Memes are an interesting phenomenon. They are able to express a quick jab of an opinion conveying more than just words. The picture adds to the sentiment being expressed, usually driving home the point in a very succinct manner. They can make us laugh or make us mad, we can high-five in agreement or disagree passionately. And then there are some which just make you furious. The above meme that has cropped up on my Facebook feed at least once a month for the last year or so is an example of one that is so fraught with misunderstanding and misinformation that it makes me see red. It’s not just for what it communicates, but because of how it reminds me of the not-so-great things I experienced as a child; things no child should have to endure.
We Americans like to think of ourselves as a proud and hardened lot, forged by personal struggles and the pulling up of our own bootstraps. This romanticized sense of rugged individualism is quite removed from today’s society. We are not farmsteaders on the frontier, this isn’t the Wild West, it’s not even the Industrial Revolution. We don’t live in a nation where you either hunt or starve. Instead, we live in a shared society, and while that may have drawbacks of its own, the good thing about it is that by and large, we reject social Darwinism, which is the idea that if you somehow can’t fend for yourself or pull on those bootstraps, then too bad, you’re not worth the air you consume, go die, and have a nice day.
Social Darwinism is exactly what that meme above endorses, it just uses nicer, more euphemistic language to couch the harshness of what it stands for. Let’s go line by line and examine it, shall we?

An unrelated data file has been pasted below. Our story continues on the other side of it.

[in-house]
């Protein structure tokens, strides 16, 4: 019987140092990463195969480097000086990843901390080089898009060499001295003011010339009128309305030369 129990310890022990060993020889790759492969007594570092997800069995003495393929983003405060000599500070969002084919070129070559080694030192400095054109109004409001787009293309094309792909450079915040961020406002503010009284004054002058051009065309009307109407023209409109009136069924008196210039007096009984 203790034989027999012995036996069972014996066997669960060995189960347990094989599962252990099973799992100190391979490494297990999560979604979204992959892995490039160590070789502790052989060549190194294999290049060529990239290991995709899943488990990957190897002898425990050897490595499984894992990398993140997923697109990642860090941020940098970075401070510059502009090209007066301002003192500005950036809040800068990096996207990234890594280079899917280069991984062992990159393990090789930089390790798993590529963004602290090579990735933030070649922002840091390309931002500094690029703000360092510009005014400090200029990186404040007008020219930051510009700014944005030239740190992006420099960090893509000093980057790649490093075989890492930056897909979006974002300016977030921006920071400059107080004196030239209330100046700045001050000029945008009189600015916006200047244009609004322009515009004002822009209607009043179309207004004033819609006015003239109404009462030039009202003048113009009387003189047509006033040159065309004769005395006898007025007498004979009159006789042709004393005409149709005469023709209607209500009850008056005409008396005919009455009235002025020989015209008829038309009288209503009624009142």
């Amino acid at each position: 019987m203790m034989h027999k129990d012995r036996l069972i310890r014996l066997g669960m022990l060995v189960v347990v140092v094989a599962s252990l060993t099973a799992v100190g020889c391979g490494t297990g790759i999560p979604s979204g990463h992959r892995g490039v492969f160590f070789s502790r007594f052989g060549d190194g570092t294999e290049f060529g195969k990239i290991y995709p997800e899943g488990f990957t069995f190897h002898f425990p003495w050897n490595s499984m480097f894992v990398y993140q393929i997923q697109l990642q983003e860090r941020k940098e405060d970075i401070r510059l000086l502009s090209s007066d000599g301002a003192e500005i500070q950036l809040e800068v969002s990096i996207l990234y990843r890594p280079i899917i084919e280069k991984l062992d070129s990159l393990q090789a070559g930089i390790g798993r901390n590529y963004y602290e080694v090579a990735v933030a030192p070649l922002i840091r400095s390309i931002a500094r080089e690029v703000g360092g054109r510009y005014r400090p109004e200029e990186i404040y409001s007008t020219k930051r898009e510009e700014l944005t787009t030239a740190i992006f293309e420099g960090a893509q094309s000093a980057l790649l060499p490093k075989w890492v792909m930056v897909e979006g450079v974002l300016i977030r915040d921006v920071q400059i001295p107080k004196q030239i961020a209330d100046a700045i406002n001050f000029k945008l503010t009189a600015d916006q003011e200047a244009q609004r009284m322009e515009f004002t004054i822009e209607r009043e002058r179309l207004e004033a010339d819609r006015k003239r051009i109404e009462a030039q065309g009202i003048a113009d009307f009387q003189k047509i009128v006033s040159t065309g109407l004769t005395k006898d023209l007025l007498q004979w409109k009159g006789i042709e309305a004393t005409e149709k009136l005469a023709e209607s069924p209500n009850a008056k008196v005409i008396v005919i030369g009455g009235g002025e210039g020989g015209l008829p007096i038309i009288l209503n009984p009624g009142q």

“We will never, ever get rid of bullying.”
Says who? And when have we really tried until recently? I don’t remember any anti-bullying campaigns going on when I was in school. I saw no effort by schools or the PTA or parents for that matter (except for the parents of bullied kids) to try and stop bullying at all. It was accepted as normal and the schools only sought to minimize serious physical harm to students and only then when the bullying took place at school. Of course, the school doesn’t want to be liable for anything, but otherwise, their plates were full and they had no time or resources to intervene and stop these things from happening. They never had any legal options, and it only got worse in the years following my graduation, as public schools faced budget cuts and services like school psychologists were consolidated or phased out. When you also consider that many bullies are also valuable assets to the school, such as athletes, well, forget about getting any real justice. The privileged class of students will always be given a pass until the schools are forced to address the issue, and usually that only happens when they commit felonies and the police get involved.
“We should teach kids how to stand up for themselves and cope.”
Yes, but to not address the bullies is giving them a pass. We should teach people how to defend themselves, but that doesn’t mean we don’t have laws against assault, robbery, rape, and murder. We should teach people how to keep their financial information secure and what to do in case they are defrauded, but that doesn’t mean we don’t go after grifters and thieves.
“INSTEAD OF wearing pink shirts and passing anti-bullying bylaws.”
Instead of? See above. Why can’t we do both? What is wrong with wearing a pink shirt to show support for kids who are chronically bullied? What’s wrong with passing anti-bullying laws or having strict policies in place at schools backed up by outside enforcement so schools cannot coddle privileged bullies? I really don’t see how anyone can be against this unless…